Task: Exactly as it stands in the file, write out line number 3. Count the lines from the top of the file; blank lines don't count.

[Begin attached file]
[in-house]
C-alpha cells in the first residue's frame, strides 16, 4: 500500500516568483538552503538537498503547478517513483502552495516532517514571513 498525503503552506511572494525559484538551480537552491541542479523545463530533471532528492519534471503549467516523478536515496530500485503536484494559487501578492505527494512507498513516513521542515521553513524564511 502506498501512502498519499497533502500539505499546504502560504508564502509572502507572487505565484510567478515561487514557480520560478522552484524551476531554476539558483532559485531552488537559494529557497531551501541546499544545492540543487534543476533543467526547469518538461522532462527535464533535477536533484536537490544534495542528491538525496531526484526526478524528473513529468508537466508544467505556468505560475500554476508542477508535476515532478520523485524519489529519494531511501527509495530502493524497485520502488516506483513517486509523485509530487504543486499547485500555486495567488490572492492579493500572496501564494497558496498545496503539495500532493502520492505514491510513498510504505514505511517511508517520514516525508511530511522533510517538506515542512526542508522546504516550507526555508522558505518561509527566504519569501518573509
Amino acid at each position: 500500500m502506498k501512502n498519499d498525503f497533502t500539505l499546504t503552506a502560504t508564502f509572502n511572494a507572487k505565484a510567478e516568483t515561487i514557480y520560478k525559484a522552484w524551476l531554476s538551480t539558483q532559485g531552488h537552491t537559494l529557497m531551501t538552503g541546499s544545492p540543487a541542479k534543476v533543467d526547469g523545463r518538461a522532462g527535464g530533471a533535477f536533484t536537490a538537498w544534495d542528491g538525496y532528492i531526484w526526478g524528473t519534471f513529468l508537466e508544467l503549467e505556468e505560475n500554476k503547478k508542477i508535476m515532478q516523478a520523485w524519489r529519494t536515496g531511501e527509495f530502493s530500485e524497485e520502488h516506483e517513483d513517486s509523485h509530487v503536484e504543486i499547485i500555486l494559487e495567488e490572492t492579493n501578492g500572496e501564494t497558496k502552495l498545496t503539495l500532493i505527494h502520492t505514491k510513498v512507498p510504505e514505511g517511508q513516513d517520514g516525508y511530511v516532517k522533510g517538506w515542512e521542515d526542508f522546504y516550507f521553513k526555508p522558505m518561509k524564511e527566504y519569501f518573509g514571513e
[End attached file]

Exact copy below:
Amino acid at each position: 500500500m502506498k501512502n498519499d498525503f497533502t500539505l499546504t503552506a502560504t508564502f509572502n511572494a507572487k505565484a510567478e516568483t515561487i514557480y520560478k525559484a522552484w524551476l531554476s538551480t539558483q532559485g531552488h537552491t537559494l529557497m531551501t538552503g541546499s544545492p540543487a541542479k534543476v533543467d526547469g523545463r518538461a522532462g527535464g530533471a533535477f536533484t536537490a538537498w544534495d542528491g538525496y532528492i531526484w526526478g524528473t519534471f513529468l508537466e508544467l503549467e505556468e505560475n500554476k503547478k508542477i508535476m515532478q516523478a520523485w524519489r529519494t536515496g531511501e527509495f530502493s530500485e524497485e520502488h516506483e517513483d513517486s509523485h509530487v503536484e504543486i499547485i500555486l494559487e495567488e490572492t492579493n501578492g500572496e501564494t497558496k502552495l498545496t503539495l500532493i505527494h502520492t505514491k510513498v512507498p510504505e514505511g517511508q513516513d517520514g516525508y511530511v516532517k522533510g517538506w515542512e521542515d526542508f522546504y516550507f521553513k526555508p522558505m518561509k524564511e527566504y519569501f518573509g514571513e